I can’t understand my loss yet and hardly (except for brief but terrible moments) feel more than a kind of bewilderment, almost a psychological paralysis. A bit like the first moments after being hit by a shell.

I’d like to meet. Perhaps I could come up to town some day when you are in town and take you to lunch at the Athenaeum. For I am—oh God that I were not—very free now. One doesn’t realise in early life that the price of freedom is loneliness. To be happy one must be tied. God bless all three of us.

That Uncle Jack felt much as I did two years and nine months ago at once surprises me, and doesn’t. I’m sure that Lewis would agree with me as to the ambiguous emotions that I yet experience when recalling Nancy’s death. As soon as I think I’m finally over the loss, something happens, like the above excerpt from Lewis’ correspondence, that trounces upon my still-sensitive wound. In fact, that is exactly what such loss is, as when a major organ is ripped from your body. It isn’t a surgically precise incision, either. Rather, it reminds me of one of the Indiana Jones flicks, where this evil, demonic priest reaches into the chest of his sacrificial victim, grabs the man’s still-beating heart, and slowly withdraws it. Only in my case, my heart wasn’t removed, but the intangible essence of the woman to whom I gave my heart.

So, why do I want to repeat that process. Why do I pray for God to place another woman in my life, a kindred spirit with whom I can share all of my trivial, seamy, traumatic, joyful, and exciting thoughts, and the moments in time that stimulate them? As much as I dislike some aspects of my temperament and thought-life, I need to share them with one who is willing to love me as doggedly as does my Savior, to whom I can be accountable, and who will give me that loyal boot in the tush that I need so badly. Yet, through my failed attempts at meeting that need I’ve learned to allow God to search for such an exceptional person. What he wants for me is infinitely better than anything, or anyone, that I could flush out of life’s bramble bushes.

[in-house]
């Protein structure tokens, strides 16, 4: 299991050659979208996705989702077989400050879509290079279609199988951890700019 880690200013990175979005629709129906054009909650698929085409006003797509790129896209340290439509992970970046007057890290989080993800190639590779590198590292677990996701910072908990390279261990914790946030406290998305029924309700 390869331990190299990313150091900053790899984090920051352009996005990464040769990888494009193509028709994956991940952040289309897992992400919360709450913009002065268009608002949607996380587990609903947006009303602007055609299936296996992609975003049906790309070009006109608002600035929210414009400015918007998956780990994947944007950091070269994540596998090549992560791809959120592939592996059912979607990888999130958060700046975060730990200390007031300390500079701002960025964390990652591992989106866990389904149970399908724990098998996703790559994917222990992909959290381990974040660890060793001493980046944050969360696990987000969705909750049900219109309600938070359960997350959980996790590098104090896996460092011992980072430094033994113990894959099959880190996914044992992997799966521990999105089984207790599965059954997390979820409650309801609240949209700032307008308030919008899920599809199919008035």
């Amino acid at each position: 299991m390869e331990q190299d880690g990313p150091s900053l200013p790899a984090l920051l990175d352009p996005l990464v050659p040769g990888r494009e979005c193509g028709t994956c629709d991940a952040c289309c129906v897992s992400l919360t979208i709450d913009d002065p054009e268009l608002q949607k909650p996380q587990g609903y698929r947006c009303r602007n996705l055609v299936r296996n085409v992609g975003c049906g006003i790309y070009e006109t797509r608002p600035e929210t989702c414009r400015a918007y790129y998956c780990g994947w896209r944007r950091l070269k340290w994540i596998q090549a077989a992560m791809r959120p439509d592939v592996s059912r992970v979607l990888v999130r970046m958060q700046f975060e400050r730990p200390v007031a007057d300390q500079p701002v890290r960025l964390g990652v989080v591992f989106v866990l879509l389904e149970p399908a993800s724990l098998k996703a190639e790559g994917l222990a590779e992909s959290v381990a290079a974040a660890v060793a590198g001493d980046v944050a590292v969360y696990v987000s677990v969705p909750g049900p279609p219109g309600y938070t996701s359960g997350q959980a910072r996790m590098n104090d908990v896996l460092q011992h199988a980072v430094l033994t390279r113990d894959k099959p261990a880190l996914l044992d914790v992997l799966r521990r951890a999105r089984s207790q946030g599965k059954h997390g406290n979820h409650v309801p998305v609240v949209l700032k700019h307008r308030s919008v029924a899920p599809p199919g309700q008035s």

Father God, in the name of your only begotten Son Jesus, I ask you for whatever you deem best for me. Though I feel the need for a woman meet for me, and feel it badly, I yield to your infinite wisdom in that, and every other matter in my life. Your love for me is unfathomable, as you gave your Son over to the cross’s curse, just to wash away my sin and reconcile me to yourself, so I trust your every judgment in every area of my life. 

I thank you, Father, for hearing and answering my prayer in any way that you see fit. As your handmaiden responded to you, “Let it be done unto me according to your word.”

One year alone, has it been just that?